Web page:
Exercise 6 - Changing the Filesystem

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Exercise 6.1 - Some Background

All of that is well and good. However, containers are great because they allow us to package and distribute software. All we’ve done is isolate some Linux processes. Where’s the beef?

Containers get their root filesystem from a container image file. This is typically pulled from a registry. This file is, essentially, a TAR archive with the root filesystem contents and some metadata. Those contents are then made available to the running container through use of an Overlay Filesystem. The Overlay Filesystem mechanism allows the container to use the files provided by the image and make ephemeral changes to those files.

This is how Overlay Filesystems work. There are four directories: LOWER, UPPER, WORK, and MOUNT. The LOWER directory contains the filesystem’s initial state. This is the contents of the container image and can be read only. The UPPER directory is where runtime changes will be stored and must be read/write. The WORK directory is where runtime changes are staged and must be read/write. Finally, the MOUNT directory is simply a directory where the OverlayFS is mounted and presented as a single filesystem. This is the directory we will chroot our container into.

Strictly speaking, there are other backend storage methods that can be used with containers. However, OverlayFS has become quite popular lately and it is the one used by podman.

Exercise 6.2 - Fetch Dependencies

For these exercises, we will need two things: Fuse and Skopeo. Run the following command as root.

yum install -y fuse3 skopeo

Fuse is a Linux utilty that allows Filesystems to be run in user space instead of Kernel space. This allows non-priviledged users to create and mount filesystems. Skopeo is a utility for interacting with remote container registries without the need to a container runtime engine.

Now we want to download the contents of the Fedora image stored on Docker Hub.

su - rhel  # if necessary
skopeo copy docker://docker.io/library/fedora:31 dir:fedora
Getting image source signatures
Copying blob d318c91bf2a8 done
Copying config f0858ad3fe done
Writing manifest to image destination
Storing signatures

Exercise 6.3 - What’s in an Image

If you have worked with containers before, you will have a general notion of image files. However, you have probably never seen one. They usually get stashed away in /var/lib/containers or /var/lib/docker and you interact with them only through the orchestration of your container engine. Today we will change all that. We have downloaded the fedora:31 image and saved it to a folder called fedora. Change into this directory and list the contents.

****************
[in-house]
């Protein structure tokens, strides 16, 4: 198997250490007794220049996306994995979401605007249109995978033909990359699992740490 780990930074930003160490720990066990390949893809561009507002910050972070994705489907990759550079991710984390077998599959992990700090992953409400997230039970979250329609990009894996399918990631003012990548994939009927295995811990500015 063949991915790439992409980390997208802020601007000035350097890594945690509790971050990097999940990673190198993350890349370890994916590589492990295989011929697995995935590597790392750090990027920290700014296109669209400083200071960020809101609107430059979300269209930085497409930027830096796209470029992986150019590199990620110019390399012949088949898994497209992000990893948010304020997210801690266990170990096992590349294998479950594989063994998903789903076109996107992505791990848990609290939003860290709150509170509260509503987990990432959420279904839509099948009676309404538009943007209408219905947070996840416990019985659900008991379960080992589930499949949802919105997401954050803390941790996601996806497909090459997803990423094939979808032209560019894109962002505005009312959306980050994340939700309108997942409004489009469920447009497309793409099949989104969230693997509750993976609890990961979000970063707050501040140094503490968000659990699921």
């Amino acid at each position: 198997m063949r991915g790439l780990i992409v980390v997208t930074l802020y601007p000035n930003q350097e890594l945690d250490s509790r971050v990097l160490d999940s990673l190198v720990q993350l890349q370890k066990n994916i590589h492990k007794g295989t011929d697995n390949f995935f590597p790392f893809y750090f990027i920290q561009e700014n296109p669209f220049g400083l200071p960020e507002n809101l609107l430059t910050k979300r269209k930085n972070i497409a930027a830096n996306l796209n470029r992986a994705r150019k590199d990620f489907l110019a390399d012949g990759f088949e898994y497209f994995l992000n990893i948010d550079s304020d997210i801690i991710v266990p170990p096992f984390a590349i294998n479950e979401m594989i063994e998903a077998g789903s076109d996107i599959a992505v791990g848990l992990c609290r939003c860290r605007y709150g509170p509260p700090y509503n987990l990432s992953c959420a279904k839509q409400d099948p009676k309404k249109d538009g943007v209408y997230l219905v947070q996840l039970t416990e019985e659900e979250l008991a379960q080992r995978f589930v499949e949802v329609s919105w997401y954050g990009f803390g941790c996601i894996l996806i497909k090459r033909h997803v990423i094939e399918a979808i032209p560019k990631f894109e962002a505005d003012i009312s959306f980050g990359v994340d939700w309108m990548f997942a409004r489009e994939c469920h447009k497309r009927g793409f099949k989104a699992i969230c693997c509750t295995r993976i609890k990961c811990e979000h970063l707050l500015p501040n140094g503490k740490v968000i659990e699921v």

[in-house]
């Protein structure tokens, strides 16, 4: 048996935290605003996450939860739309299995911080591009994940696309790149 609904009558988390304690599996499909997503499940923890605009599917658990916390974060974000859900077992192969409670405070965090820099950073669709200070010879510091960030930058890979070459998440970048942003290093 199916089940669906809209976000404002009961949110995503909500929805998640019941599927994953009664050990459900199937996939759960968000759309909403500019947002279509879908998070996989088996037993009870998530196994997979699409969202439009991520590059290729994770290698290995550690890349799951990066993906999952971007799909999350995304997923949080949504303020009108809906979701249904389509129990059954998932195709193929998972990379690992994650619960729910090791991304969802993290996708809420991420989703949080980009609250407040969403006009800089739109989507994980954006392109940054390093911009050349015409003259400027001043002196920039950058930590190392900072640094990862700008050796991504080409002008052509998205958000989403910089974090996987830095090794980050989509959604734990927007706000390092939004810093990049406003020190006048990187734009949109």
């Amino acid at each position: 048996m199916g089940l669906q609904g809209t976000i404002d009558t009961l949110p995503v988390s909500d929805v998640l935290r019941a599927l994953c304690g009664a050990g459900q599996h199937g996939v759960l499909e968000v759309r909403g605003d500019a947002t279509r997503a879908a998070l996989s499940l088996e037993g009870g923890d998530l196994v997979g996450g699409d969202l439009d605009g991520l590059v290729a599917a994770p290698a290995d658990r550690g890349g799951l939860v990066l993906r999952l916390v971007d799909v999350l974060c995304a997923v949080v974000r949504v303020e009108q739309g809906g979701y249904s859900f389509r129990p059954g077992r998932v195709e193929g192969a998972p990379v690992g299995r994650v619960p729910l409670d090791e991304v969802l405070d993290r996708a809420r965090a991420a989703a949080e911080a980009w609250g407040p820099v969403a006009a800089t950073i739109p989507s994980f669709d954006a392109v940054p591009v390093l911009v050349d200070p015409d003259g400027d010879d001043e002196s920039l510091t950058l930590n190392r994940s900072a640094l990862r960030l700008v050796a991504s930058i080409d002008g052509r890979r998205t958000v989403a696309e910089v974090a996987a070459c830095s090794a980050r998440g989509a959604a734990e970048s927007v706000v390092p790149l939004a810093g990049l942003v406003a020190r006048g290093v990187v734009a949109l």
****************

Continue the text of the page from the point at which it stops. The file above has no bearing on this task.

cd fedora
ls -la
total 65224
drwxr-xr-x. 2 rhel rhel      186 Feb  6 04:29 .
drwx------. 5 rhel rhel      155 Feb  6 04:29 ..
-rw-r--r--. 1 rhel rhel 66774261 Feb  6 04:29 d318c91bf2a81634e0283fb7e7362efdd7c21164b60b74498360756dc82a95d9
-rw-r--r--. 1 rhel rhel     2199 Feb  6 04:29 f0858ad3febdf45bb2e5501cb459affffacef081f79eaa436085c3b6d9bd46ca
-rw-r--r--. 1 rhel rhel      529 Feb  6 04:29 manifest.json
-rw-r--r--. 1 rhel rhel       33 Feb  6 04:29 version

Here we have a few files: - version contains the OCI file format spec information for this image - manifest.json contains information regarding the contents of the image - f085…​ contains the image metadata. We know that because it is small in file size. - d318…​ contains the image layer. This image contains only one layer, but some will contain more than one. These layers get stacked to create the base filesystem. We know this is a layer because its file size is quite large.

Now let’s extract the contents of the layer.

mkdir ../LOWER
cd ../LOWER
tar xf ../fedora/d318c91bf2a81634e0283fb7e7362efdd7c21164b60b74498360756dc82a95d9
ls -la
cd ..
total 4
lrwxrwxrwx.  1 rhel rhel    7 Jul 24  2019 bin -> usr/bin
dr-xr-xr-x.  2 rhel rhel    6 Jul 24  2019 boot
drwxr-xr-x.  2 rhel rhel    6 Oct 28 01:47 dev
drwxr-xr-x. 47 rhel rhel 4096 Oct 28 01:48 etc
drwxr-xr-x.  2 rhel rhel    6 Jul 24  2019 home
lrwxrwxrwx.  1 rhel rhel    7 Jul 24  2019 lib -> usr/lib
lrwxrwxrwx.  1 rhel rhel    9 Jul 24  2019 lib64 -> usr/lib64
drwx------.  2 rhel rhel    6 Oct 28 01:47 lost+found
drwxr-xr-x.  2 rhel rhel    6 Jul 24  2019 media
drwxr-xr-x.  2 rhel rhel    6 Jul 24  2019 mnt
drwxr-xr-x.  2 rhel rhel    6 Jul 24  2019 opt
drwxr-xr-x.  2 rhel rhel    6 Oct 28 01:47 proc
dr-xr-x---.  2 rhel rhel  196 Oct 28 01:48 root
drwxr-xr-x. 13 rhel rhel  186 Oct 28 01:48 run
lrwxrwxrwx.  1 rhel rhel    8 Jul 24  2019 sbin -> usr/sbin
drwxr-xr-x.  2 rhel rhel    6 Jul 24  2019 srv
drwxr-xr-x.  2 rhel rhel    6 Oct 28 01:47 sys
drwxrwxr-x.  2 rhel rhel   32 Oct 28 01:48 tmp
drwxr-xr-x. 12 rhel rhel  144 Oct 28 01:47 usr
drwxr-xr-x. 18 rhel rhel  235 Oct 28 01:47 var

What we have just extracted is a Fedora 31 system’s root filesystem!

Exercise 6.4 - Create an Overlay Filesystem

Now let’s use the LOWER directory we just populated to create an OverlayFS.

fuse-overlayfs -olowerdir=LOWER,upperdir=UPPER,workdir=WORK ROOTFS

Now you can explore the ROOTFS directory. You’ll notice it is a replica of the LOWER dir. As you make changes to ROOTFS, those changes will appear in UPPER.

Exercise 6.4 - Create a Fedora Container

Let’s add a chroot to our namespace skills to create a container.

unshare -mipunUrf chroot ROOTFS /bin/bash
mount -t proc none /proc
mount -t sysfs none /sys
cat /etc/redhat-release
Fedora release 31 (Thirty One)

And there we have it. A bona fide Fedora container! Feel free to poke around the container a bit. Because the Fedora image is very barebones, you won’t be able to do much. Type exit when you are done.

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